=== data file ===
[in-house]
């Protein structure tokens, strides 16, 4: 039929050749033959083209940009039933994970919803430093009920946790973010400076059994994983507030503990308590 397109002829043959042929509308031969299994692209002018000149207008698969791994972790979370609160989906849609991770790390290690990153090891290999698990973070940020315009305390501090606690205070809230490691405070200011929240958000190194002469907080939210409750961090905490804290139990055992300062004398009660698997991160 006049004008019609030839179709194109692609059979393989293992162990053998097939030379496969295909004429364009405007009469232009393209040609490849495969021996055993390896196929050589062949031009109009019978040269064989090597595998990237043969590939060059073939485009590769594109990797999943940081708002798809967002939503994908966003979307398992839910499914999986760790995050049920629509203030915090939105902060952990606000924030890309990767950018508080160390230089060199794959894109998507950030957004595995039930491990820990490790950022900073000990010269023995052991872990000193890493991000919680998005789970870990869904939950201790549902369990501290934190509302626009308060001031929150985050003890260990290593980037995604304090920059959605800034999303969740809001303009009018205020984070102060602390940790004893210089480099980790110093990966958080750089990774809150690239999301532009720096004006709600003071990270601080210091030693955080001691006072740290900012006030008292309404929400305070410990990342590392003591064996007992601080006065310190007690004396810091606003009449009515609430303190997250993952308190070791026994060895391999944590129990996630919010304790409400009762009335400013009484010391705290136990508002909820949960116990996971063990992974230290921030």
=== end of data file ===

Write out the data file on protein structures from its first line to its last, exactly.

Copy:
[in-house]
């Protein structure tokens, strides 16, 4: 039929050749033959083209940009039933994970919803430093009920946790973010400076059994994983507030503990308590 397109002829043959042929509308031969299994692209002018000149207008698969791994972790979370609160989906849609991770790390290690990153090891290999698990973070940020315009305390501090606690205070809230490691405070200011929240958000190194002469907080939210409750961090905490804290139990055992300062004398009660698997991160 006049004008019609030839179709194109692609059979393989293992162990053998097939030379496969295909004429364009405007009469232009393209040609490849495969021996055993390896196929050589062949031009109009019978040269064989090597595998990237043969590939060059073939485009590769594109990797999943940081708002798809967002939503994908966003979307398992839910499914999986760790995050049920629509203030915090939105902060952990606000924030890309990767950018508080160390230089060199794959894109998507950030957004595995039930491990820990490790950022900073000990010269023995052991872990000193890493991000919680998005789970870990869904939950201790549902369990501290934190509302626009308060001031929150985050003890260990290593980037995604304090920059959605800034999303969740809001303009009018205020984070102060602390940790004893210089480099980790110093990966958080750089990774809150690239999301532009720096004006709600003071990270601080210091030693955080001691006072740290900012006030008292309404929400305070410990990342590392003591064996007992601080006065310190007690004396810091606003009449009515609430303190997250993952308190070791026994060895391999944590129990996630919010304790409400009762009335400013009484010391705290136990508002909820949960116990996971063990992974230290921030």